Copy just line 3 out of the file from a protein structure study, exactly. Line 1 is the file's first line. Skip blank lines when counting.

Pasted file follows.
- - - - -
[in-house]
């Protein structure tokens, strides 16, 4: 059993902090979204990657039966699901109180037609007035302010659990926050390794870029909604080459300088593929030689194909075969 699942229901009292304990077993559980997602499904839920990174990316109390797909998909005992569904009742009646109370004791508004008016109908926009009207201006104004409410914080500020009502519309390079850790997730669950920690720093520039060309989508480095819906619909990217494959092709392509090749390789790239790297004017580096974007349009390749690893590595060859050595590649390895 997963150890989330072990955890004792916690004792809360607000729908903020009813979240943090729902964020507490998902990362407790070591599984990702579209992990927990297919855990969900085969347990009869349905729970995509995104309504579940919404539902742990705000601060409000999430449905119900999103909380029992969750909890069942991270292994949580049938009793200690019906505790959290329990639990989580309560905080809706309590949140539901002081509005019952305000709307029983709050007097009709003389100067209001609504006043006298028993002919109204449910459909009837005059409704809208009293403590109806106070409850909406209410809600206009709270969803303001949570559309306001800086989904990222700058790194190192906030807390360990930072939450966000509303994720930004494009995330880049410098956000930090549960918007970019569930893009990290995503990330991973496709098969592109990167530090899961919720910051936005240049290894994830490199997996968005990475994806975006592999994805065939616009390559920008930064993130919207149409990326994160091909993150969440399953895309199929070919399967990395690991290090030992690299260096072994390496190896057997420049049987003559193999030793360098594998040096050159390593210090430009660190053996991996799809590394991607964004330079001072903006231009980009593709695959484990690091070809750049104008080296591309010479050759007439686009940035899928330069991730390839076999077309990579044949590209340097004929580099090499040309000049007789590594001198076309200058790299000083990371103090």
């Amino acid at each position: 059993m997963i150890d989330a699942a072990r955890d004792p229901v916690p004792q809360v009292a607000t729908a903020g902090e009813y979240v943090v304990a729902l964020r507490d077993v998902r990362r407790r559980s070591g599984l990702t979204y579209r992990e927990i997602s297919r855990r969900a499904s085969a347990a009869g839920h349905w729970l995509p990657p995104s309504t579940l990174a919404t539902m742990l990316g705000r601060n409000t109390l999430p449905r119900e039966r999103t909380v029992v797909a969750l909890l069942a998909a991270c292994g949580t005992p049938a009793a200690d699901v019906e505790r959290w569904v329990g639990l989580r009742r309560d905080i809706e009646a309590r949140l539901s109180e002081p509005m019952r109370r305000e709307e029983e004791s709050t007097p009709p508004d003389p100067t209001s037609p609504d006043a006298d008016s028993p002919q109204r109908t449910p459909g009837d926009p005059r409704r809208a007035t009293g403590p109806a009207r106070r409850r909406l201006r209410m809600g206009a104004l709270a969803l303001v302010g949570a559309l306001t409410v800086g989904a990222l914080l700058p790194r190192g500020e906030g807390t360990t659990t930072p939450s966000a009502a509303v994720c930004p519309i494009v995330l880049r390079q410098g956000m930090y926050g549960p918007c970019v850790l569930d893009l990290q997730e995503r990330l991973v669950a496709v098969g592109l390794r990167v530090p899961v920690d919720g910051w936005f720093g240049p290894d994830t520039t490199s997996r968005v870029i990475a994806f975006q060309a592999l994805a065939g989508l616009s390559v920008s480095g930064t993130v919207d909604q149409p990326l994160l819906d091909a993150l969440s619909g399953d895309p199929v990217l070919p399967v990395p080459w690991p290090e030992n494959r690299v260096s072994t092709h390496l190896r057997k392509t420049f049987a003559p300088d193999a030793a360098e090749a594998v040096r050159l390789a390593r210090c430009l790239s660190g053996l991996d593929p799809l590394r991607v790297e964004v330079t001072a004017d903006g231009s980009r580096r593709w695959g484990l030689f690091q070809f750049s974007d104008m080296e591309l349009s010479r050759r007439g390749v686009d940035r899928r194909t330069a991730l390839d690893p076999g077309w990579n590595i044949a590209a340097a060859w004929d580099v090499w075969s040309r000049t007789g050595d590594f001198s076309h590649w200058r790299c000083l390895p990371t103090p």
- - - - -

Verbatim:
């Amino acid at each position: 059993m997963i150890d989330a699942a072990r955890d004792p229901v916690p004792q809360v009292a607000t729908a903020g902090e009813y979240v943090v304990a729902l964020r507490d077993v998902r990362r407790r559980s070591g599984l990702t979204y579209r992990e927990i997602s297919r855990r969900a499904s085969a347990a009869g839920h349905w729970l995509p990657p995104s309504t579940l990174a919404t539902m742990l990316g705000r601060n409000t109390l999430p449905r119900e039966r999103t909380v029992v797909a969750l909890l069942a998909a991270c292994g949580t005992p049938a009793a200690d699901v019906e505790r959290w569904v329990g639990l989580r009742r309560d905080i809706e009646a309590r949140l539901s109180e002081p509005m019952r109370r305000e709307e029983e004791s709050t007097p009709p508004d003389p100067t209001s037609p609504d006043a006298d008016s028993p002919q109204r109908t449910p459909g009837d926009p005059r409704r809208a007035t009293g403590p109806a009207r106070r409850r909406l201006r209410m809600g206009a104004l709270a969803l303001v302010g949570a559309l306001t409410v800086g989904a990222l914080l700058p790194r190192g500020e906030g807390t360990t659990t930072p939450s966000a009502a509303v994720c930004p519309i494009v995330l880049r390079q410098g956000m930090y926050g549960p918007c970019v850790l569930d893009l990290q997730e995503r990330l991973v669950a496709v098969g592109l390794r990167v530090p899961v920690d919720g910051w936005f720093g240049p290894d994830t520039t490199s997996r968005v870029i990475a994806f975006q060309a592999l994805a065939g989508l616009s390559v920008s480095g930064t993130v919207d909604q149409p990326l994160l819906d091909a993150l969440s619909g399953d895309p199929v990217l070919p399967v990395p080459w690991p290090e030992n494959r690299v260096s072994t092709h390496l190896r057997k392509t420049f049987a003559p300088d193999a030793a360098e090749a594998v040096r050159l390789a390593r210090c430009l790239s660190g053996l991996d593929p799809l590394r991607v790297e964004v330079t001072a004017d903006g231009s980009r580096r593709w695959g484990l030689f690091q070809f750049s974007d104008m080296e591309l349009s010479r050759r007439g390749v686009d940035r899928r194909t330069a991730l390839d690893p076999g077309w990579n590595i044949a590209a340097a060859w004929d580099v090499w075969s040309r000049t007789g050595d590594f001198s076309h590649w200058r790299c000083l390895p990371t103090p």